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Defining the Future: Part One in Our Ongoing Web Series

Posted: March 5, 2008
GCI magazine’s interview with natural and organic cosmetics and personal care brand owners and suppliers turned up more answers than we could print in our March 2008 issue. Here is further expansion of one of the major topics we explored. Stay tuned, as this is part of an ongoing series of discussion topics.

GCI: Consumers often get confused by the terms “natural” and “organic,” which can be found on the labels of personal care products and color cosmetics. What exactly do these terms mean, and which category or categories does your company fall under?

Mike Indursky, Chief Marketing & Strategic Officer, Burt’s Bees Inc, www.burtsbees.com: Before you can even decide if a product is organic, you have to first determine if it is natural. The issue is that because there are no regulations on organic personal care, a product labeled organic can contain anywhere from 100% organic ingredients to having minute levels of organic ingredients. Anything less than 100% organic can and often does contain synthetic ingredients, including those that are potentially harmful, such as parabens and phthalates. That is precisely why there needs to be a natural standard to first determine if the product is natural. Only then should it be determined if it as also organic and to what extent. When it comes to determining if a product is natural, you have to look at both the ingredients and the processes used in working with the ingredients. So, Burt’s Bees defines natural as ingredients that come from a purposeful, renewable source found in nature (flora, fauna, mineral) and processes that are minimal and don’t use synthetic/harsh chemicals, or otherwise dilute purity. However, just as with organic, there are no regulations for what a natural personal care product is and isn’t. In the interest of helping consumers navigate this confusing landscape, we are working with the Natural Products Association and our competitors to develop The Natural Standard, one clear definition for natural, and a corresponding seal that consumers can recognize when seeking truly natural personal care products to maximize their well-being. The seal will be unveiled in spring 2008. The Natural Standard broadly requires that a natural product be made with at least 95% truly natural ingredients; contain no ingredients with any suspected human health risk [and] use no processes that significantly/adversely alter the purity/effect of the natural ingredient. A non-natural ingredient can only be used if there is no viable natural alternative available, and there are absolutely no suspected human health risks. For example, parabens are commonly used synthetic preservatives that have been linked to endocrine disruption. There are natural and effective alternatives to parabens, so of course we use them, as should any product labeled “natural.” In our case, we use sugar and milk enzymes, which work just as well without any potentially harmful side effects. On the other hand, there is a synthetic ingredient in shampoos called a quat, and it’s very effective at creating a positive charge in the hair, which increases body and manageability. Unfortunately, there are no natural alternatives to this ingredient available, but there is also no human health risk associated with it. Still, should one become commercially viable, we’d use it, because a natural product should be just that—fully natural.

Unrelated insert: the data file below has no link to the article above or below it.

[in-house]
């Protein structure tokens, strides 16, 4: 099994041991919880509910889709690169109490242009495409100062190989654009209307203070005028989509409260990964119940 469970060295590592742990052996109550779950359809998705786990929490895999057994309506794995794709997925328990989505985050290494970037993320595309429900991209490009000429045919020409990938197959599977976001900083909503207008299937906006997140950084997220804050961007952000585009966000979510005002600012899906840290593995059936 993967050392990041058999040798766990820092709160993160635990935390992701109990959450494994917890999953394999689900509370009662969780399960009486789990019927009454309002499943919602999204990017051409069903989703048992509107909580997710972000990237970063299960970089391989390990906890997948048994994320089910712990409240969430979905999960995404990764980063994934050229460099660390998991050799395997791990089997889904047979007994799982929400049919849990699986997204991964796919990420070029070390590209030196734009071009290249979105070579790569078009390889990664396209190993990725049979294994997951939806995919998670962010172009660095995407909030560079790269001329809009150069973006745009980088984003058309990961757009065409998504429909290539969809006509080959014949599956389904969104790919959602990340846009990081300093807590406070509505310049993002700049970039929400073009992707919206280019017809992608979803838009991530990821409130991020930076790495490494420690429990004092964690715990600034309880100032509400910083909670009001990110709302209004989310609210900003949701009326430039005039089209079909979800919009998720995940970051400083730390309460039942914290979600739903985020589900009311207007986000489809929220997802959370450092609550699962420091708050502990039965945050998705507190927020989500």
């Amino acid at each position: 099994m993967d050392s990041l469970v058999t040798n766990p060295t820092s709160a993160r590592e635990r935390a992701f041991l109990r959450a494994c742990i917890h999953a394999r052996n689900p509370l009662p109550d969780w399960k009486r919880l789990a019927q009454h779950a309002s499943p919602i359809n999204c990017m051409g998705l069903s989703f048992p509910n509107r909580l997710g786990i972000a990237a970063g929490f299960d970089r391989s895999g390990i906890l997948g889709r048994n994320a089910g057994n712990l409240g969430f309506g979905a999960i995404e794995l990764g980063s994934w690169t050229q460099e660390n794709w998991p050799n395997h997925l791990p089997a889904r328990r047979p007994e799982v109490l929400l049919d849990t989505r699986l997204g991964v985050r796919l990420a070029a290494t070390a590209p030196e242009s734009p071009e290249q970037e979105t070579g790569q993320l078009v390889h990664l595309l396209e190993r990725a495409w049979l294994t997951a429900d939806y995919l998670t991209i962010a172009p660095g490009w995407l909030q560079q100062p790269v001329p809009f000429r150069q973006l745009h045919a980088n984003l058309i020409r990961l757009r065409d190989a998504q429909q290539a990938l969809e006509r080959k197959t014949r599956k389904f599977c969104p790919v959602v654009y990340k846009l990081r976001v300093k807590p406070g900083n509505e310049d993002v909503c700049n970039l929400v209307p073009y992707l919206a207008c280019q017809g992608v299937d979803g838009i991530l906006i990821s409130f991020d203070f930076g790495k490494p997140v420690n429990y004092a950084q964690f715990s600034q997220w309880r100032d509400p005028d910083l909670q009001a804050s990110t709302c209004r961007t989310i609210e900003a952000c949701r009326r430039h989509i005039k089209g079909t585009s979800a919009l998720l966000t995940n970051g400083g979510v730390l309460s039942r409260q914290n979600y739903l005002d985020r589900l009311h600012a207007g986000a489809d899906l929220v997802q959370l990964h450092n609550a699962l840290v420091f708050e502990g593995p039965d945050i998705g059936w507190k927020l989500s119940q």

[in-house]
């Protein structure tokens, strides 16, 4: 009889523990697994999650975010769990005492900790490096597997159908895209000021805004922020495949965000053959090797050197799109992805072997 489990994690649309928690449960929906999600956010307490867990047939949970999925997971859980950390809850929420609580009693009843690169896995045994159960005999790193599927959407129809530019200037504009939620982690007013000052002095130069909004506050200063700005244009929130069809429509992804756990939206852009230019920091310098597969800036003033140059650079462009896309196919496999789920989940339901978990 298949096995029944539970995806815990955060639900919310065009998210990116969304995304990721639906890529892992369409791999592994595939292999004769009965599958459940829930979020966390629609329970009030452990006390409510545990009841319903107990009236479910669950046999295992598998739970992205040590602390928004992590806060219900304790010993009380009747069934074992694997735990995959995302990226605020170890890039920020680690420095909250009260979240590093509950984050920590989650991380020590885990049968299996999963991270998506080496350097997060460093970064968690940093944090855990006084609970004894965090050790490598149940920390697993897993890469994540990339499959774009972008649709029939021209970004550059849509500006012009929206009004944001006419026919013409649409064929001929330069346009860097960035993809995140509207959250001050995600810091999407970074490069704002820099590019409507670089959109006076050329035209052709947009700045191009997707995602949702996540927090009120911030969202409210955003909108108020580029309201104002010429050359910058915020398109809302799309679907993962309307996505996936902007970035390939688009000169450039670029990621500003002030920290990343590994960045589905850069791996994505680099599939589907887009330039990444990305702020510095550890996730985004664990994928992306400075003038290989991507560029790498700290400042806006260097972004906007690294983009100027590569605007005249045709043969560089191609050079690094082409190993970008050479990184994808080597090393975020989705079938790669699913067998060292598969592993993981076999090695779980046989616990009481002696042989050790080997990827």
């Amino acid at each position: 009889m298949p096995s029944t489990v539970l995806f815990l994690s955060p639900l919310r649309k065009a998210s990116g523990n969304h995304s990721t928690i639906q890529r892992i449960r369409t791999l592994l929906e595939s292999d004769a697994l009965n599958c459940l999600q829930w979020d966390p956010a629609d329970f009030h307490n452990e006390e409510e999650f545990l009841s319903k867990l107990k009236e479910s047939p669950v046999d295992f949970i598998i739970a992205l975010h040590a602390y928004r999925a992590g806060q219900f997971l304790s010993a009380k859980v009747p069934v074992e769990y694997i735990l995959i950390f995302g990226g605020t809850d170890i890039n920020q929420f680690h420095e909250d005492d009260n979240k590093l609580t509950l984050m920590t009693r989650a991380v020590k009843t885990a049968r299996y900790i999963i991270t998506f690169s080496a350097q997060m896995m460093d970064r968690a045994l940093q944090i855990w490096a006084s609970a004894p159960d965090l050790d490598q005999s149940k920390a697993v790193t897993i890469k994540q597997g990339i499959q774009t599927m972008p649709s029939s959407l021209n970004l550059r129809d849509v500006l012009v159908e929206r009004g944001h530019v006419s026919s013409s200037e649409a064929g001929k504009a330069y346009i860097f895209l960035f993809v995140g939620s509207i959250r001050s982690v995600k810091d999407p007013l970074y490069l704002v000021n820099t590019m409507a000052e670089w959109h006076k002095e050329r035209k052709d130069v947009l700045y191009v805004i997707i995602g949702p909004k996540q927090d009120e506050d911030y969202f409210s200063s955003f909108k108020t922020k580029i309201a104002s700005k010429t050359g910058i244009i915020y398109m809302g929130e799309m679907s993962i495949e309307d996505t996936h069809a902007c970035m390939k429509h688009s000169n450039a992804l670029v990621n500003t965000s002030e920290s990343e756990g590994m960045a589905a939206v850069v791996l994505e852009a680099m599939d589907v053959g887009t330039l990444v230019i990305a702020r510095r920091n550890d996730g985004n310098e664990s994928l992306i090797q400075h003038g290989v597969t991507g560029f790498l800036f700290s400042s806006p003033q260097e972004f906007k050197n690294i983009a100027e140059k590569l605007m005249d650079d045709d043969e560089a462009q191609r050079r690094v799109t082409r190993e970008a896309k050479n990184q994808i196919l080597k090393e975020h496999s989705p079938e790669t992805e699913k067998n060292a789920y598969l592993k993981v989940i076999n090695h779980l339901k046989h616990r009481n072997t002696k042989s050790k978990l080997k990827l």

Carina Menzies, Owner, Everyday Minerals, www.everydayminerals.com: Let’s get the technical aspect of this question aside first. We leave the designations to the USDA [United States Department of Agriculture]. As you know, when you’re dealing with mineral makeup and USDA regulations, you’ll see that organic certification isn’t something that is really applicable. That said, we do consider ourselves holistically an all-natural company and strive to use organically certified components whenever possible. For example, we founded the brand to give a better way for our friends around the world to have fun with personal care products. Accordingly, with our existing [and] new [products], and products in development, we integrate organically certified components and we strive for 100% integration. But we don’t just push organic and all-natural because it is a catchphrase. It needs to fit with our holistic, all-natural view of our product line.

Angella Green, Brand Manager, JASON Natural Products, www.jason-natural.com: JASON deems the majority of our products as natural. However, we do have a few beauty oils like jojoba, aloe vera and tea tree that are 95-100% organic. The Earth’s Best Organic Baby Body Care by JASON is also 70% organic.